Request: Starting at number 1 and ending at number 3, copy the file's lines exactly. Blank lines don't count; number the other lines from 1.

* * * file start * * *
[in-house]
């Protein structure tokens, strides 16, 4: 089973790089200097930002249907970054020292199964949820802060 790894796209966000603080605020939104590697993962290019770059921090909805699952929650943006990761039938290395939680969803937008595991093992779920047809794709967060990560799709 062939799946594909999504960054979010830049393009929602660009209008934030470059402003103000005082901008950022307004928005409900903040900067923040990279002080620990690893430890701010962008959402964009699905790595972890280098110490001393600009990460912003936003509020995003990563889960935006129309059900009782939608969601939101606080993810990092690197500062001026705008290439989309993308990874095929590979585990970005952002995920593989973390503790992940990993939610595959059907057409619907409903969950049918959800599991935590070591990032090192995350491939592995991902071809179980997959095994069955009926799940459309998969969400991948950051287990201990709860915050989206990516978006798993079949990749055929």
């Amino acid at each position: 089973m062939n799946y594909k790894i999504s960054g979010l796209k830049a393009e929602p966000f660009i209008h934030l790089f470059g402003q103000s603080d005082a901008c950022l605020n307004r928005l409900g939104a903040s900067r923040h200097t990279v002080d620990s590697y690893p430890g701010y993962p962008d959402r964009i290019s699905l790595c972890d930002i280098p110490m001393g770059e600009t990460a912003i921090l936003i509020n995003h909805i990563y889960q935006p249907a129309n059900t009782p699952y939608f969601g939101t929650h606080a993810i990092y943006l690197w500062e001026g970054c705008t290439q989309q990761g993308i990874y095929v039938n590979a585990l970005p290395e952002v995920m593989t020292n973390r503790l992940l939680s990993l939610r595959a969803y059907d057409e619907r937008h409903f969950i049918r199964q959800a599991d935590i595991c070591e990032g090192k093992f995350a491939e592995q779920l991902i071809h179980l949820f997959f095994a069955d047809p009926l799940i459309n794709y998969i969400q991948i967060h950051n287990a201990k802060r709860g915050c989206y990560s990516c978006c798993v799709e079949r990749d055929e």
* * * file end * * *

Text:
[in-house]
């Protein structure tokens, strides 16, 4: 089973790089200097930002249907970054020292199964949820802060 790894796209966000603080605020939104590697993962290019770059921090909805699952929650943006990761039938290395939680969803937008595991093992779920047809794709967060990560799709 062939799946594909999504960054979010830049393009929602660009209008934030470059402003103000005082901008950022307004928005409900903040900067923040990279002080620990690893430890701010962008959402964009699905790595972890280098110490001393600009990460912003936003509020995003990563889960935006129309059900009782939608969601939101606080993810990092690197500062001026705008290439989309993308990874095929590979585990970005952002995920593989973390503790992940990993939610595959059907057409619907409903969950049918959800599991935590070591990032090192995350491939592995991902071809179980997959095994069955009926799940459309998969969400991948950051287990201990709860915050989206990516978006798993079949990749055929």
């Amino acid at each position: 089973m062939n799946y594909k790894i999504s960054g979010l796209k830049a393009e929602p966000f660009i209008h934030l790089f470059g402003q103000s603080d005082a901008c950022l605020n307004r928005l409900g939104a903040s900067r923040h200097t990279v002080d620990s590697y690893p430890g701010y993962p962008d959402r964009i290019s699905l790595c972890d930002i280098p110490m001393g770059e600009t990460a912003i921090l936003i509020n995003h909805i990563y889960q935006p249907a129309n059900t009782p699952y939608f969601g939101t929650h606080a993810i990092y943006l690197w500062e001026g970054c705008t290439q989309q990761g993308i990874y095929v039938n590979a585990l970005p290395e952002v995920m593989t020292n973390r503790l992940l939680s990993l939610r595959a969803y059907d057409e619907r937008h409903f969950i049918r199964q959800a599991d935590i595991c070591e990032g090192k093992f995350a491939e592995q779920l991902i071809h179980l949820f997959f095994a069955d047809p009926l799940i459309n794709y998969i969400q991948i967060h950051n287990a201990k802060r709860g915050c989206y990560s990516c978006c798993v799709e079949r990749d055929e």